After months of waiting and much trepidation, I now have in my hands Nintendo’s latest entry to the handheld wars: the Nintendo 3DS. How does it fare? Hit the jump to find out!
Despite being at the forefront of interactive family fun, veteran game software and hardware developer Nintendo’s machines were never known for their visual achievements. The Nintendo DS had a graphics engine that was less than equal to the Wii and was clearly a far second compared to its opponent, the handheld juggernaut known as the Playstation Portable.
With the arrival of the 3DS, Nintendo aims to break the grounds of visual entertainment with a unique feature: glasses-free 3D. The technology, known as autostereoscopy, allows the user to view 3D images and movies without the need of glasses or any form of headgear. Screenshots will never do the machine justice; it’s something you have to see for yourself. But is it enough to defeat its long-time rival in the war for handheld domination?
(Writer’s note: Since this is a personal review, I won’t be describing the 3DS’s technical specifications much since the information is readily available on the web. Rather, this review will focus more on my experiences regarding the handheld and its functions.)
The 3DS is a sleek machine, with a glossy top plastic finish that’s cool to the touch and a metal underside that’s completely thumbprint-proof. It snaps close tight like a book, unlike the DS’s design that has a gap in between the two panels.
The 3DS has a physical composition similar to the Nintendo DSi’s design, save for a a number ofÂ add-ons and tweaks added here and there. It has two cameras at the front for use in stereoscopic image capturing, allowing it to take 3D photos (yes, 3D photos!) and saves them both in .jpg and .mpo file formats. As of now, the only way to view the .mpo files is through the use of another 3DS, but I wouldn’t be surprised if we get glasses-free TVs in the near future.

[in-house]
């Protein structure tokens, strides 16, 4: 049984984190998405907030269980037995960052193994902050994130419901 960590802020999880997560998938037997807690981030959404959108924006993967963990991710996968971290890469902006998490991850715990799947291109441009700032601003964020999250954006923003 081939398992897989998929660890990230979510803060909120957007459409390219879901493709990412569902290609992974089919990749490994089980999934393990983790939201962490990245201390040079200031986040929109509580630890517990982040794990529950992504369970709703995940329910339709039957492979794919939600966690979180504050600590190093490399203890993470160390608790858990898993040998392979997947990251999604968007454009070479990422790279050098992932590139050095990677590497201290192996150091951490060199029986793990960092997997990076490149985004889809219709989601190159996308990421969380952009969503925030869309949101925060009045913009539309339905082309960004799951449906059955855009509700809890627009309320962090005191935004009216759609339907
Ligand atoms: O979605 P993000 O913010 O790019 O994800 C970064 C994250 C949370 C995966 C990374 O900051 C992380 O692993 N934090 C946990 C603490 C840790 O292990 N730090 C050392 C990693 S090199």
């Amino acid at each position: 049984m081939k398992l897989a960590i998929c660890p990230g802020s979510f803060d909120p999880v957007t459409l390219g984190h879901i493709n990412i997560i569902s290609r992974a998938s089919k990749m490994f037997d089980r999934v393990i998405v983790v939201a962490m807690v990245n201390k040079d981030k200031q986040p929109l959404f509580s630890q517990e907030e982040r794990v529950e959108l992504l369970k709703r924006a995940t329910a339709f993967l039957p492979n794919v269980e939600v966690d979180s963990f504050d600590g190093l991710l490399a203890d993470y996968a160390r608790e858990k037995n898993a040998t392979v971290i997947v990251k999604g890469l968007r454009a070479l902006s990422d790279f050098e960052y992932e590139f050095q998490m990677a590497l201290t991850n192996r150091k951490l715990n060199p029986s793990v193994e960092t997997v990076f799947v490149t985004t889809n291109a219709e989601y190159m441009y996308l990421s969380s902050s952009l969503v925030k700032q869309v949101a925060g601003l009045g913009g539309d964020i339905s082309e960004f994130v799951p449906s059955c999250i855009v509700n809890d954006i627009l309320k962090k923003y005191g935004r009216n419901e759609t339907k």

The screens are different: the top screen is 25% larger than the DSi, allowing for widescreen gaming. The bottom screen is a tad smaller than the DSi, though in my opinion far more responsive than the DSi’s touch screen.
The right side of the top screen houses the 3D depth slider, allowing you to adjust the 3D depth of the machine. Turning it all the way up does not mean that the 3D will be clearer: it depends on your preference, and you’ll find yourself setting it in the middle most of the time.
The machine features a “slide pad”, a rubber coated analog pad at the left side of the screen twice larger than the Playstation Portable’s analog pad. It’s smooth to the touch and very easy to use, with the middle allowing your thumb to rest comfortably on it for maximum control. The directional pad has been moved below the slide pad.
The control buttons are the same but the function buttons have been drastically revamped. The start and select buttons have been moved to the lower part of the touch screen and a new “home” button has been introduced, reminiscent of the PSP’s home button. The layout is flat, with all three buttons embedded on a flat bar underneath the lower screen.
I found this redesign to be quite uncomfortable; I found myself fumbling between the three function buttons, trying to figure out which one is start and which one is select, and I sometimes accidentally press the home button.
The power switch from the DS is now a power button located right below the control keys. Again, this kept confusing me since I got used to the DS’s start and select button locations.
At the right side of the machine is the wireless switch, the same place where the power switch was in the DS. The left side houses the volume bar.
My opinion: all these physical changes are simply erratic. If you’re a person who got used to the DS and DSi’s interface, you will have one heck of a time fumbling around with the 3DS’s physical controls. The redesign is outrageous, and I think Nintendo will be redesigning it for an upcoming 3DS version in the near future. The control scheme, save for the slide pad, is unfriendly.